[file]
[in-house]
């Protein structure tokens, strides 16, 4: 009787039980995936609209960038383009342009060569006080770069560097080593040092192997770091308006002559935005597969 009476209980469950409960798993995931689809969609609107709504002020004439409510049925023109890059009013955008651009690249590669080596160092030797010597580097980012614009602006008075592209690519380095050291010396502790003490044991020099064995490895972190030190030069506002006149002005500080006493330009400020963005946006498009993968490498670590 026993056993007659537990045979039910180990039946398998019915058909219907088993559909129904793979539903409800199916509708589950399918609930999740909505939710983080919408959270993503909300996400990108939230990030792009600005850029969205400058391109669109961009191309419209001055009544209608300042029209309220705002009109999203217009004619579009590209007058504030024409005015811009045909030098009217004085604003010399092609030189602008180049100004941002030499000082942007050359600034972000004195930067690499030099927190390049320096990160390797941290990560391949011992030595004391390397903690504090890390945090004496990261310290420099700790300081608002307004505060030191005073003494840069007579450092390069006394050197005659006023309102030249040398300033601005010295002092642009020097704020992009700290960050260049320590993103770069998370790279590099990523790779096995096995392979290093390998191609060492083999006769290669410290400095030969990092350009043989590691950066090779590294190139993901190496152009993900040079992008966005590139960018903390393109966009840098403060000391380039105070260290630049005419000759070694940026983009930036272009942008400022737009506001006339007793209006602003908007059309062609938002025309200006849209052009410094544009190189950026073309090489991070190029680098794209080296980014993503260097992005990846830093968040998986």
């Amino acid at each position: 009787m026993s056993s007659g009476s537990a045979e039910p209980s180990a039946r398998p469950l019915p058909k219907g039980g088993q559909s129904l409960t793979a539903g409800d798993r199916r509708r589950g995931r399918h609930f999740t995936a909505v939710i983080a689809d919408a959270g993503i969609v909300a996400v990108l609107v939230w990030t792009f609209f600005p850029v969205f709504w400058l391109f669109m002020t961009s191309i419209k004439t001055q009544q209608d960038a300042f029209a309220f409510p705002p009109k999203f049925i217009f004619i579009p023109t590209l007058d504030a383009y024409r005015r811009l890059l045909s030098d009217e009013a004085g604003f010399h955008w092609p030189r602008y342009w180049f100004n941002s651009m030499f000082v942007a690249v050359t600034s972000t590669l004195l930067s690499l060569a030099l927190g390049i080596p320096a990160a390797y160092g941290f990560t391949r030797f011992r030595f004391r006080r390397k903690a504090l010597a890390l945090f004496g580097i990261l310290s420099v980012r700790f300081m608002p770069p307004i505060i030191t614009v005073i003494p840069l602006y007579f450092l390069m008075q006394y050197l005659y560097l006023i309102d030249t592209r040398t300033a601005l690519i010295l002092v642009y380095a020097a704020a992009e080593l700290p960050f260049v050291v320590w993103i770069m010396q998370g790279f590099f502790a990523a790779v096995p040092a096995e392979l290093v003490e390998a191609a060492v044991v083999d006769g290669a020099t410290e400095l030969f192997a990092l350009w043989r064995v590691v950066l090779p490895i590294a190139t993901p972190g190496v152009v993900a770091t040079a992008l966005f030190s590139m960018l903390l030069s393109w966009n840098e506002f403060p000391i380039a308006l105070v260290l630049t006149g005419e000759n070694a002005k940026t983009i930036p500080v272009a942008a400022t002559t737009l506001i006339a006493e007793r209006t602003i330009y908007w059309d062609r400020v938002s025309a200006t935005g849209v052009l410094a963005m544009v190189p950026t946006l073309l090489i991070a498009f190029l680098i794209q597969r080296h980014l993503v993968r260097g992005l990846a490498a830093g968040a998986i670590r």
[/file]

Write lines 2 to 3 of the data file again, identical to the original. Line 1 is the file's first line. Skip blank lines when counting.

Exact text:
């Protein structure tokens, strides 16, 4: 009787039980995936609209960038383009342009060569006080770069560097080593040092192997770091308006002559935005597969 009476209980469950409960798993995931689809969609609107709504002020004439409510049925023109890059009013955008651009690249590669080596160092030797010597580097980012614009602006008075592209690519380095050291010396502790003490044991020099064995490895972190030190030069506002006149002005500080006493330009400020963005946006498009993968490498670590 026993056993007659537990045979039910180990039946398998019915058909219907088993559909129904793979539903409800199916509708589950399918609930999740909505939710983080919408959270993503909300996400990108939230990030792009600005850029969205400058391109669109961009191309419209001055009544209608300042029209309220705002009109999203217009004619579009590209007058504030024409005015811009045909030098009217004085604003010399092609030189602008180049100004941002030499000082942007050359600034972000004195930067690499030099927190390049320096990160390797941290990560391949011992030595004391390397903690504090890390945090004496990261310290420099700790300081608002307004505060030191005073003494840069007579450092390069006394050197005659006023309102030249040398300033601005010295002092642009020097704020992009700290960050260049320590993103770069998370790279590099990523790779096995096995392979290093390998191609060492083999006769290669410290400095030969990092350009043989590691950066090779590294190139993901190496152009993900040079992008966005590139960018903390393109966009840098403060000391380039105070260290630049005419000759070694940026983009930036272009942008400022737009506001006339007793209006602003908007059309062609938002025309200006849209052009410094544009190189950026073309090489991070190029680098794209080296980014993503260097992005990846830093968040998986």
């Amino acid at each position: 009787m026993s056993s007659g009476s537990a045979e039910p209980s180990a039946r398998p469950l019915p058909k219907g039980g088993q559909s129904l409960t793979a539903g409800d798993r199916r509708r589950g995931r399918h609930f999740t995936a909505v939710i983080a689809d919408a959270g993503i969609v909300a996400v990108l609107v939230w990030t792009f609209f600005p850029v969205f709504w400058l391109f669109m002020t961009s191309i419209k004439t001055q009544q209608d960038a300042f029209a309220f409510p705002p009109k999203f049925i217009f004619i579009p023109t590209l007058d504030a383009y024409r005015r811009l890059l045909s030098d009217e009013a004085g604003f010399h955008w092609p030189r602008y342009w180049f100004n941002s651009m030499f000082v942007a690249v050359t600034s972000t590669l004195l930067s690499l060569a030099l927190g390049i080596p320096a990160a390797y160092g941290f990560t391949r030797f011992r030595f004391r006080r390397k903690a504090l010597a890390l945090f004496g580097i990261l310290s420099v980012r700790f300081m608002p770069p307004i505060i030191t614009v005073i003494p840069l602006y007579f450092l390069m008075q006394y050197l005659y560097l006023i309102d030249t592209r040398t300033a601005l690519i010295l002092v642009y380095a020097a704020a992009e080593l700290p960050f260049v050291v320590w993103i770069m010396q998370g790279f590099f502790a990523a790779v096995p040092a096995e392979l290093v003490e390998a191609a060492v044991v083999d006769g290669a020099t410290e400095l030969f192997a990092l350009w043989r064995v590691v950066l090779p490895i590294a190139t993901p972190g190496v152009v993900a770091t040079a992008l966005f030190s590139m960018l903390l030069s393109w966009n840098e506002f403060p000391i380039a308006l105070v260290l630049t006149g005419e000759n070694a002005k940026t983009i930036p500080v272009a942008a400022t002559t737009l506001i006339a006493e007793r209006t602003i330009y908007w059309d062609r400020v938002s025309a200006t935005g849209v052009l410094a963005m544009v190189p950026t946006l073309l090489i991070a498009f190029l680098i794209q597969r080296h980014l993503v993968r260097g992005l990846a490498a830093g968040a998986i670590r």